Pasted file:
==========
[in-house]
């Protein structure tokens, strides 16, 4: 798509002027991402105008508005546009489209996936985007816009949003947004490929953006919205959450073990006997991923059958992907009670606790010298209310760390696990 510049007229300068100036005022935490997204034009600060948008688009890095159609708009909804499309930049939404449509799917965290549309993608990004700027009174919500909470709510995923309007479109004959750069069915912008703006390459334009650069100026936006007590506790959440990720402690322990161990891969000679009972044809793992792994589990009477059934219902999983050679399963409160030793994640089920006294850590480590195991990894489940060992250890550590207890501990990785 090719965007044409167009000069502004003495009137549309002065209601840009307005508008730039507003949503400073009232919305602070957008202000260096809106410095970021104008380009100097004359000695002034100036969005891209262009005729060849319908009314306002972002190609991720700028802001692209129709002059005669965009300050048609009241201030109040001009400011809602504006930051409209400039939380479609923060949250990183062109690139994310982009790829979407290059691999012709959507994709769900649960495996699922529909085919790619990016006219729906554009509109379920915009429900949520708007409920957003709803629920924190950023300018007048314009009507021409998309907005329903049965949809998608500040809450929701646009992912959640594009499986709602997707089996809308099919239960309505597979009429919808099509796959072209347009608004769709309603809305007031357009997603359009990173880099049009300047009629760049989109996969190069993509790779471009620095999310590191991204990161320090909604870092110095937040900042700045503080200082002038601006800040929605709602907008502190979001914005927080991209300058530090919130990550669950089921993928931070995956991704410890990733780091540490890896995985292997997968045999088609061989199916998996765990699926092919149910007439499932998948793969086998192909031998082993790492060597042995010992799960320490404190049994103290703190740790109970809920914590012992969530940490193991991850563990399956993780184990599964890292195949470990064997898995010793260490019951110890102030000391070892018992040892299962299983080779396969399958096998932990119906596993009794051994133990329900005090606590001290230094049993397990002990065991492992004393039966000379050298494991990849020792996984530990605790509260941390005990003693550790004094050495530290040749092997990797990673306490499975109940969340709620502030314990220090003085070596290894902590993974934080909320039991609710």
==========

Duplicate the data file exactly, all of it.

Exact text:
[in-house]
């Protein structure tokens, strides 16, 4: 798509002027991402105008508005546009489209996936985007816009949003947004490929953006919205959450073990006997991923059958992907009670606790010298209310760390696990 510049007229300068100036005022935490997204034009600060948008688009890095159609708009909804499309930049939404449509799917965290549309993608990004700027009174919500909470709510995923309007479109004959750069069915912008703006390459334009650069100026936006007590506790959440990720402690322990161990891969000679009972044809793992792994589990009477059934219902999983050679399963409160030793994640089920006294850590480590195991990894489940060992250890550590207890501990990785 090719965007044409167009000069502004003495009137549309002065209601840009307005508008730039507003949503400073009232919305602070957008202000260096809106410095970021104008380009100097004359000695002034100036969005891209262009005729060849319908009314306002972002190609991720700028802001692209129709002059005669965009300050048609009241201030109040001009400011809602504006930051409209400039939380479609923060949250990183062109690139994310982009790829979407290059691999012709959507994709769900649960495996699922529909085919790619990016006219729906554009509109379920915009429900949520708007409920957003709803629920924190950023300018007048314009009507021409998309907005329903049965949809998608500040809450929701646009992912959640594009499986709602997707089996809308099919239960309505597979009429919808099509796959072209347009608004769709309603809305007031357009997603359009990173880099049009300047009629760049989109996969190069993509790779471009620095999310590191991204990161320090909604870092110095937040900042700045503080200082002038601006800040929605709602907008502190979001914005927080991209300058530090919130990550669950089921993928931070995956991704410890990733780091540490890896995985292997997968045999088609061989199916998996765990699926092919149910007439499932998948793969086998192909031998082993790492060597042995010992799960320490404190049994103290703190740790109970809920914590012992969530940490193991991850563990399956993780184990599964890292195949470990064997898995010793260490019951110890102030000391070892018992040892299962299983080779396969399958096998932990119906596993009794051994133990329900005090606590001290230094049993397990002990065991492992004393039966000379050298494991990849020792996984530990605790509260941390005990003693550790004094050495530290040749092997990797990673306490499975109940969340709620502030314990220090003085070596290894902590993974934080909320039991609710």